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Apr
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accepted Some idioms for “psychotherapist” and the meaning of “therapist” in the US
Apr
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asked Some idioms for “psychotherapist” and the meaning of “therapist” in the US
Apr
20
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Apr
1
accepted “Records” vs “recordings” in a record label company's name
Apr
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asked “Records” vs “recordings” in a record label company's name
Feb
26
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Feb
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Nov
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Nov
26
comment Can “barge in” be used as an informal and quirky way of saying “come in” and “come on in”?
Thank you very much for a really comprehensive answer! Now everything is clear to me. Your kind help is highly appreciated.
Nov
26
awarded  Promoter
Nov
26
accepted Can “barge in” be used as an informal and quirky way of saying “come in” and “come on in”?
Nov
24
comment Can “barge in” be used as an informal and quirky way of saying “come in” and “come on in”?
@ChrisSunami, thank you! You've got me absolutely right! Could you please suggest me a few alternative sarcastic expressions, maybe some common slang idioms?
Nov
24
comment Can “barge in” be used as an informal and quirky way of saying “come in” and “come on in”?
@ChrisSunami, well, you are near right! I double checked with the dictionary and it seems that adjectives like "saucy", "flippant" and "pawky" are even more relevant.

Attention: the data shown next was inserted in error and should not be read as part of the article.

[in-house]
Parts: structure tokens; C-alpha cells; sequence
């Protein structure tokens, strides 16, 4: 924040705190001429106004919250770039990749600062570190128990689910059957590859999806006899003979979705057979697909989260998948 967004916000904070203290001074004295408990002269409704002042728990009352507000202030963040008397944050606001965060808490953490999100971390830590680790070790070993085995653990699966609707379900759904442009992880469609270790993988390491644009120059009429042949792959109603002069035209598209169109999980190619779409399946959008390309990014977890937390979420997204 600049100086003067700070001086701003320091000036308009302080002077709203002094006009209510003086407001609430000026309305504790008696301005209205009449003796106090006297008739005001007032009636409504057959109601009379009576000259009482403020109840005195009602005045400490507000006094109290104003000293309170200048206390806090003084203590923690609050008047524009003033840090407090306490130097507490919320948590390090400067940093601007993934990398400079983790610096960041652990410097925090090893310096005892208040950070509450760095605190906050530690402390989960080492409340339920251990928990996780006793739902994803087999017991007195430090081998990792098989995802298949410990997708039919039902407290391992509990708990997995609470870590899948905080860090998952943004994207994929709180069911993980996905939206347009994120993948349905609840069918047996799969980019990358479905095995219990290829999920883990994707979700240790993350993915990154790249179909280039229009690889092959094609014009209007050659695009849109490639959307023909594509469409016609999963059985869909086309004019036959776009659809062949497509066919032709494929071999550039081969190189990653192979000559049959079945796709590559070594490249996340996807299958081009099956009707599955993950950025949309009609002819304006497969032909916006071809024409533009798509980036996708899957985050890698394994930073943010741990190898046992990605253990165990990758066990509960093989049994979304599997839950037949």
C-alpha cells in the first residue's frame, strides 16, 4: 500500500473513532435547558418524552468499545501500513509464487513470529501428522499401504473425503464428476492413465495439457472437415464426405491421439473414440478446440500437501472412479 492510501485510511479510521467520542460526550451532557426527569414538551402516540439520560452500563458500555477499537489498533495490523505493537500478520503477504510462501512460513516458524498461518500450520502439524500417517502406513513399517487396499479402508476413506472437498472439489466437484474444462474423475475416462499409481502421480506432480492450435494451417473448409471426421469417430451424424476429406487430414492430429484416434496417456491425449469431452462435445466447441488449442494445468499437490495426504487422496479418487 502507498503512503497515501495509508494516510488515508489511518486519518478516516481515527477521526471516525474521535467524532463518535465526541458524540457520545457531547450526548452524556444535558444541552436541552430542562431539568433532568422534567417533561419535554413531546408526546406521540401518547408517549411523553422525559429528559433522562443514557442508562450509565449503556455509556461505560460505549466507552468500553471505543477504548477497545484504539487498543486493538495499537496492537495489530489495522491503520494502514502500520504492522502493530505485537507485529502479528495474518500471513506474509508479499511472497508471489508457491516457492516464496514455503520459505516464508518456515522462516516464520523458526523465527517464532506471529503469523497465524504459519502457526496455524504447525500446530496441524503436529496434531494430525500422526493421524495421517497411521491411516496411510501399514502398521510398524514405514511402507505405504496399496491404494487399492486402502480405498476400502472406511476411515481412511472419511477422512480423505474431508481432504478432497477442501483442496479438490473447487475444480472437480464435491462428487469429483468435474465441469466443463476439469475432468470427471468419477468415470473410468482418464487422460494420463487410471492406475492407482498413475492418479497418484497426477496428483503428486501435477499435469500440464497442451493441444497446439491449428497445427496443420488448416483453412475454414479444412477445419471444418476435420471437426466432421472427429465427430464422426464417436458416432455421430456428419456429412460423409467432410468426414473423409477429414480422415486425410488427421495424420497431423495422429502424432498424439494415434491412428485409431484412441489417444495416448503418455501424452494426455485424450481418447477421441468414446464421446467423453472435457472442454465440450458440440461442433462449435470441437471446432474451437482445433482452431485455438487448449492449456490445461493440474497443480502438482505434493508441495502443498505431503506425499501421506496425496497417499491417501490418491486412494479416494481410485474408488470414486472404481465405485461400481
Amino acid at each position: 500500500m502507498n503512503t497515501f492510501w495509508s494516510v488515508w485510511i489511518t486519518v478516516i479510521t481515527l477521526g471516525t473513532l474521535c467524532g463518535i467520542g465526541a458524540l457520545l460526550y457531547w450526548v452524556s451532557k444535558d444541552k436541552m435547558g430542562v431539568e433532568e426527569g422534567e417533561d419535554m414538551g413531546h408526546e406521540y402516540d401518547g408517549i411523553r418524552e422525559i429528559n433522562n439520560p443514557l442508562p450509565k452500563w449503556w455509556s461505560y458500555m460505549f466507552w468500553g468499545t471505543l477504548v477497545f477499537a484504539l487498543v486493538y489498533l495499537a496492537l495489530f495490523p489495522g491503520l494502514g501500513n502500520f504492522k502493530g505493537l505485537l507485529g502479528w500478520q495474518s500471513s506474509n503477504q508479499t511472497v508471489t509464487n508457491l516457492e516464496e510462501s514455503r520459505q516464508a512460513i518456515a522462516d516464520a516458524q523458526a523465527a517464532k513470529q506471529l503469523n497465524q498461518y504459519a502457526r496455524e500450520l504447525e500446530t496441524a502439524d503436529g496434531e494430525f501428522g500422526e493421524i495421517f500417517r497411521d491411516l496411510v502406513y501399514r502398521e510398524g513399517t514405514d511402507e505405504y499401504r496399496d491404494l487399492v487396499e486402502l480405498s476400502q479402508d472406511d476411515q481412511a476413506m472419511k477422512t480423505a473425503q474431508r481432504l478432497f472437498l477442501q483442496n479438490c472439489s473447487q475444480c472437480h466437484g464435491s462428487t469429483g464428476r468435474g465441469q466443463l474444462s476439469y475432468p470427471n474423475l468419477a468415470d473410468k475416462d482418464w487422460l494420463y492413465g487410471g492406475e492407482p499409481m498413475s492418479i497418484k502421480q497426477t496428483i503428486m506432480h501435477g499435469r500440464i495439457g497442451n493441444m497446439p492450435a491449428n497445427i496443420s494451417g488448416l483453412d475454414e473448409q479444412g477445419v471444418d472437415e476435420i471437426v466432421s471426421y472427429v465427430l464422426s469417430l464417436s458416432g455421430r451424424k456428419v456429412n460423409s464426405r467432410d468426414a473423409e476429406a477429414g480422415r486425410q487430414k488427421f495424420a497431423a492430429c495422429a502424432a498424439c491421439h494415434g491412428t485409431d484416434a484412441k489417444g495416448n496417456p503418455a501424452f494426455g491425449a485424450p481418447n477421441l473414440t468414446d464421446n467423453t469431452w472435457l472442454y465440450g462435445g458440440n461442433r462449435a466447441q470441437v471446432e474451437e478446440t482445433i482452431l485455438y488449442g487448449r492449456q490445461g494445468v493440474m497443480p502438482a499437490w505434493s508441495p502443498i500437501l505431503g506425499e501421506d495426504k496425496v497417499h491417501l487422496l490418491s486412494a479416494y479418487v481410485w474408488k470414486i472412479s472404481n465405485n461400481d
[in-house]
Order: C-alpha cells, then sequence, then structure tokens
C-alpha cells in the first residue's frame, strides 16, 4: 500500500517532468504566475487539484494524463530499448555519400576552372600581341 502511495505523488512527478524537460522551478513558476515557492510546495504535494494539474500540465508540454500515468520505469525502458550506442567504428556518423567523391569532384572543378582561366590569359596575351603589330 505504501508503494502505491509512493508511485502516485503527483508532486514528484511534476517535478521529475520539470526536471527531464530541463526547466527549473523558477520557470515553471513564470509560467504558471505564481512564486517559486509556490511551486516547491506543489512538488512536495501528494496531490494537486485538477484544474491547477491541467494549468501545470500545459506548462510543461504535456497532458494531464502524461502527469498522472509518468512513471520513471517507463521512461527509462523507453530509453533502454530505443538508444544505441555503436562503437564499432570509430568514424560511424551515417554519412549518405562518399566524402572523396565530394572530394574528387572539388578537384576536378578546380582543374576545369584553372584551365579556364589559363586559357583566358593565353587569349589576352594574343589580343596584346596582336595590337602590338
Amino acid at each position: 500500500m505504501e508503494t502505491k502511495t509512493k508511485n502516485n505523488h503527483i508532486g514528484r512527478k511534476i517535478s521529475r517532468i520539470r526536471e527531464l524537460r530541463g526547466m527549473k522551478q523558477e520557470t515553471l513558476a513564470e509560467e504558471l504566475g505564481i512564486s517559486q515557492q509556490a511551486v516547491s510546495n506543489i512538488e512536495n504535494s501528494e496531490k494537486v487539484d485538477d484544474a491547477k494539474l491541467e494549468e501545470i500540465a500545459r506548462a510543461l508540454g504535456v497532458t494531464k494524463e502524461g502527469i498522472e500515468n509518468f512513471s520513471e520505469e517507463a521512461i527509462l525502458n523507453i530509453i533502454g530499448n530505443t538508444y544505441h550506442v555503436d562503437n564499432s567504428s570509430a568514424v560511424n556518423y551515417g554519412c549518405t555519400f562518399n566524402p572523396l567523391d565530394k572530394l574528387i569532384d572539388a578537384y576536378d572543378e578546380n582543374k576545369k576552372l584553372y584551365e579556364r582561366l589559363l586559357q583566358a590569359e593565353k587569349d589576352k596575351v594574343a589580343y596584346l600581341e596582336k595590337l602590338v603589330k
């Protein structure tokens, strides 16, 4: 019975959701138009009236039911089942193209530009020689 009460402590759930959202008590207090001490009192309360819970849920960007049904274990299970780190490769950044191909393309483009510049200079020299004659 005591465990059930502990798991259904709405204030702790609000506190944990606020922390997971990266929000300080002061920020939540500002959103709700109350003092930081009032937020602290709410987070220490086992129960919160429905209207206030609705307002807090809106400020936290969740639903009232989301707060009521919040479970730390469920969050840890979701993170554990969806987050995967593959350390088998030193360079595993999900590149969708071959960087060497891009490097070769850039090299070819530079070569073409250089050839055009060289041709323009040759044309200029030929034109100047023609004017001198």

Nov
24
revised Can “barge in” be used as an informal and quirky way of saying “come in” and “come on in”?
added 168 characters in body
Nov
24
comment Can “barge in” be used as an informal and quirky way of saying “come in” and “come on in”?
@Jim, thank you! These are really great expressions! I see the phrases like "get your sorry ass in (over)" are generally based on "get in" and "get over". What other verbs (besides "come" and "get") can be used with "in" and "over" to produce the same meaning? Can you please suggest me some other ingenious, rich and even sardonic alternatives?
Nov
24
revised Can “barge in” be used as an informal and quirky way of saying “come in” and “come on in”?
added 5 characters in body; edited title
Nov
24
comment Can “barge in” be used as an informal and quirky way of saying “come in” and “come on in”?
@Jim, thank you! This is very close to what i am looking for!
Nov
24
revised Can “barge in” be used as an informal and quirky way of saying “come in” and “come on in”?
added 26 characters in body